Michael

Perhaps the centenary will move things along (hopefully).

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There are 139,916 files in WO 339 and 77,861 in WO 374. So that is a lot of digitising.

I also see 2 main problems with the records:

1. They are not a "standard" form. There are lots of little handwritten notes of varying sizes, sometimes birth certificates and normal sized Army forms. To digitise those would require a lot of manual adjustment of the equipment for each page in a file adding a lot to the expense.

2. They usually don't offer a lot of value to genealogists. Unless an officer was commissioned from the ranks, various 'weeding' programmes over the years has removed most information of military or family history value. A lot of the ones I have seen contain little more than the bean counters dealing with overpayments, pensions or other monetary, health and pension or legal issues. ORs who were commissioned will normally have their original attestation papers which are of value.

I think the only thing that has held back the digitising of the files is the sheer size of the project. The officers' file in WO339 and WO374 are virtually identical in form to the nurses' service records in WO399. There are just 16,000 of those and they were digitised about three years ago now. They contain a vast range of forms, letters, and bits and pieces of every size imaginable, including original BMD certificates and even dog-tags and range in size from about twenty pages to more than two hundred and fifty. As far as I know they were done as a TNA 'in-house' project (David will know) and a very good job indeed has been made of them.

Surprisingly, they are very good value for family history, despite the heavy weeding, and often provide great insights into relatives and next of kin, family addresses, and occupational history - the only source of some of this information that survives. In the absence of so much administrative and organisational information that has been lost in the past, they also provide the professional researcher a unique way to pick up tiny snippets of information that are unavailable elsewhere. There are always gems to be found, and I look on it as slowly piecing together a million piece jigsaw. No one file offers a great deal, but if you can look at enough, together they begin to give a wonderful overall picture.

But 16,000 is rather different to more than 200,000, and quantity surely the fly in the ointment.

Sue

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Many of us are unable to visit The National Archives in person but we can request a file be scanned. However, the cost of obtaining a pdf of an officer's file is usually prohibitive. I've been quoted nearly 200 pounds for one file. I don't know how many pages were in it but as the officer was killed in 1914 probably not many. If Ancestry or the now dreadful Find My Past could make them available it be a great help even if we had to pay extra to retrieve them.

Ann

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Ann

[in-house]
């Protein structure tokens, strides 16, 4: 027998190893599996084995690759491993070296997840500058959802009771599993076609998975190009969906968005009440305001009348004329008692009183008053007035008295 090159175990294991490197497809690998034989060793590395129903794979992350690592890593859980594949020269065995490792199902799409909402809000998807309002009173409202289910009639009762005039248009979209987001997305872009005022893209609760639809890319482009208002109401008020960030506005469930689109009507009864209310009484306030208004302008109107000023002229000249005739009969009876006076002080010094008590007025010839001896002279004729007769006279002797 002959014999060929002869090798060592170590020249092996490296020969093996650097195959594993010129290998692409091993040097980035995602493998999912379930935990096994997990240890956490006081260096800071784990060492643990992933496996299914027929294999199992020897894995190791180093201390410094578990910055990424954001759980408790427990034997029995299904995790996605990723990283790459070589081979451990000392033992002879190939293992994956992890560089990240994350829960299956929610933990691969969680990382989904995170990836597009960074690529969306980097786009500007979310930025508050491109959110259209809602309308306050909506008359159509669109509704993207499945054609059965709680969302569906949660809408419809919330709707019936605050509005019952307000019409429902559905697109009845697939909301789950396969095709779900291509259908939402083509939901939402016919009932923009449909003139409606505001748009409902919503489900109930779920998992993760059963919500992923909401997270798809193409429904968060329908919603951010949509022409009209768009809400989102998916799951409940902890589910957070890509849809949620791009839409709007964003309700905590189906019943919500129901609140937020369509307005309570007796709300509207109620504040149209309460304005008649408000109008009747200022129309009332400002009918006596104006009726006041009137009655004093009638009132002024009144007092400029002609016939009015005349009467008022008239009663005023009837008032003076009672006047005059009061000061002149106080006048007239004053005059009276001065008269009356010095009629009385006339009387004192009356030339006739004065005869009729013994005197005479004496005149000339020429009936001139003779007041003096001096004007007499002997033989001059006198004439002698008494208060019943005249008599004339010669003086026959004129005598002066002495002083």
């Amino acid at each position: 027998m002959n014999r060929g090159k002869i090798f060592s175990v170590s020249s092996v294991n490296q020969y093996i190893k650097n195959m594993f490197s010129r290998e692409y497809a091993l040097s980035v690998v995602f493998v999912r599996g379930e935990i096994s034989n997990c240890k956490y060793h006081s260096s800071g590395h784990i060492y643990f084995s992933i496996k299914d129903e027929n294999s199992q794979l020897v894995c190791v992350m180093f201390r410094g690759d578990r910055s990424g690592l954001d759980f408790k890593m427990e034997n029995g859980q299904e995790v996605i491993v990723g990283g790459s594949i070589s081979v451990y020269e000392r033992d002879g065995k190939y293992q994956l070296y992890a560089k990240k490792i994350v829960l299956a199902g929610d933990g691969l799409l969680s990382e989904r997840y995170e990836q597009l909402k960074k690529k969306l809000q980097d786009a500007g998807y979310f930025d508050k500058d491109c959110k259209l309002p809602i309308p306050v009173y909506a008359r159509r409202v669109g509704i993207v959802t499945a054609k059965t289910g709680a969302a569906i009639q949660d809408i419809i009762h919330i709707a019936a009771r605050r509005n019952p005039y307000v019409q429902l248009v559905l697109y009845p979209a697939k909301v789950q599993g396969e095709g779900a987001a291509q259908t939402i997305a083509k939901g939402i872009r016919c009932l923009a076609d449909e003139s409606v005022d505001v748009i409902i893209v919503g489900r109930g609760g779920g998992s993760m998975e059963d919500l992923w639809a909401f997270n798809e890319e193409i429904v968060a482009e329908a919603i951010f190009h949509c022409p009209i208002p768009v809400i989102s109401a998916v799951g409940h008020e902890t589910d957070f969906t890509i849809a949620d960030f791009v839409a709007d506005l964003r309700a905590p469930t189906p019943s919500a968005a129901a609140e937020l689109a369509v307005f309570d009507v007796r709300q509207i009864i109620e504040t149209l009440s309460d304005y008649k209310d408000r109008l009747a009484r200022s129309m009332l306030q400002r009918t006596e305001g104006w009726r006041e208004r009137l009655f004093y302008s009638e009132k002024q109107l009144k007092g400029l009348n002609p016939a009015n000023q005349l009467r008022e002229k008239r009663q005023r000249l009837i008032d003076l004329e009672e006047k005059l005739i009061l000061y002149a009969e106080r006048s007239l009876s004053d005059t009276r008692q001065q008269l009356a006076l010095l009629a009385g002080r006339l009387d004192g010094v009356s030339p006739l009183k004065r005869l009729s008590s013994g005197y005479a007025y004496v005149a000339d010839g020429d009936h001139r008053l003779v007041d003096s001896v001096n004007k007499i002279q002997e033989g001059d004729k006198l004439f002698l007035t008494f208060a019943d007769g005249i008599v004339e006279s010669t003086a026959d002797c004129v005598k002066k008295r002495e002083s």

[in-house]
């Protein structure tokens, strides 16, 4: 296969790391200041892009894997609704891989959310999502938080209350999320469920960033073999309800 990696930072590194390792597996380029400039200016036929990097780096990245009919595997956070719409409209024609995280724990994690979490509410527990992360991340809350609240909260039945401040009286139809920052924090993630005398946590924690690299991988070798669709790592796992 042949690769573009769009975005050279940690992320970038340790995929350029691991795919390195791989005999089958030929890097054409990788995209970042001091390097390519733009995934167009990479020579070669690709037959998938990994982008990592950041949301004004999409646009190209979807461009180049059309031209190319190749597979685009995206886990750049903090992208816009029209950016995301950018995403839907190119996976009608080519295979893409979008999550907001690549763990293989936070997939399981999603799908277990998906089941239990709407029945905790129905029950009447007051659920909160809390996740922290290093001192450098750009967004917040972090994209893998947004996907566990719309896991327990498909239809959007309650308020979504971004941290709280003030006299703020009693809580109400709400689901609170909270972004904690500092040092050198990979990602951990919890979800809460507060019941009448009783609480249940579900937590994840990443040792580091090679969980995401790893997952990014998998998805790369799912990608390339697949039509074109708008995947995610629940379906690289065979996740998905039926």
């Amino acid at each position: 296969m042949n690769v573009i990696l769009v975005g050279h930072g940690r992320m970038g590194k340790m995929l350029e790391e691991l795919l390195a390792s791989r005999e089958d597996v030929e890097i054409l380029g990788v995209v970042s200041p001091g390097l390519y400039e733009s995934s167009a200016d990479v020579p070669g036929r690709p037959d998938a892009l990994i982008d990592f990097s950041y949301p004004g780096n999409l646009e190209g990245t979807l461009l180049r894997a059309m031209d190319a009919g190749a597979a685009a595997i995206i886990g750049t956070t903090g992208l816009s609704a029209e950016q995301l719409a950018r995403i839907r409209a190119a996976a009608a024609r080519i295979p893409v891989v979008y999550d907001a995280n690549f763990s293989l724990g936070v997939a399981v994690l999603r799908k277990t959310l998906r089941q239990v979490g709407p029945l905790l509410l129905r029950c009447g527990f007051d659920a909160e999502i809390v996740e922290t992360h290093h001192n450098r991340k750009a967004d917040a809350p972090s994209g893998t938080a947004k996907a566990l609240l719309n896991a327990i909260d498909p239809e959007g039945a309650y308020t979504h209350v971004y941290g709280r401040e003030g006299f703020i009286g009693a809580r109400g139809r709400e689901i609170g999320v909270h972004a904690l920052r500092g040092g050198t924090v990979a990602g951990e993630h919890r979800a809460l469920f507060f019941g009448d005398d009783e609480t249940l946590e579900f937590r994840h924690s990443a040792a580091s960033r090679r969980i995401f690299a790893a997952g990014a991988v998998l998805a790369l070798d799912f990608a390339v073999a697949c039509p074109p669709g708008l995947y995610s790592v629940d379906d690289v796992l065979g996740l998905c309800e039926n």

It is a shame that the digitisation (and photocopying) costs at the National Archives are so ridiculously high. There is always the alternative of hiring a researcher. It does make me wonder whether there might be an opportunity for volunteer involvement in digitisation of the Officers' records at the National Archives after the remaining work on the War Diaries. I have used the sort of machine that I think is used to produce high quality digitisation at the British Library and it is not difficult to use.

Even if it is was done slowly, it would be better than nothing (although still the preferred alternative is for Ancestry/FMP etc to do this). I am sure that someone who has been involved or is involved in volunteering to help sort out the War Diaries for scanning may have something to say about this idea.

Best

Justin

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I think until you visit TNA and make that step across from the banks of computers with the "online" information that is freely available to the Reading Room to view orginal documents, you don't realise the enormity and quantity of the records that just aren't and possibly will never be digitised. Being mainly a family historian with strong Naval connections I have spent hours just going through boxes and boxes of letters, log books and pay documents of sailors. It's a mind blowing experience that as I come away from a day I find myself saying that I will never ever get a fraction of what is to offer, and that there "must be stuff" that I have missed about my particular avenue of research.

I have just dipped my toes into researching some of the WW1 men who are related to my family, and have also looked at an officer's file (who had been promoted from the ranks) and there were pages and pages of what to my eyes looked like repitition, sick board after sick board, leading after three years to his retirement. Useful for a family historian as it proved where and when he was living, and had some nice touches of his own letter writing. And evidence of Civil Service procrastrination!

It must be difficult for TNA to prioritise what or what no to digitise, and given that there must be many wishing for their own "era", that the companies that do provide on line will as has been said "cherry pick" the easiest and profitable.

Just my thoughts....

Anne

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One of the major issues is the sheer quantity of waht effectively medical records in the files (this is also part of the complication with some of the other army records not yet transferred). Much of this information would now be treated as being closed for 100 years from the date that record was created (ie 100 years from the date of a medical baord for instance). I've examined files which have complete temperature charts and similar in. It's one thing to have these open for consultation in the reading room, but putting them online is a different matter altogether. Yes, much similar material is available in the ORs' papers, but rules have changed over time - if they hadn't been digitised when they were similar considerations would now apply.

Individual file copying requests are high because there are no economies of scale, the file has to be retrieved individually, and you are effectively charged for the staff time taken to retrieve and copy it (plus checking the images and so on) - all TNA fees are on a cost recovery basis.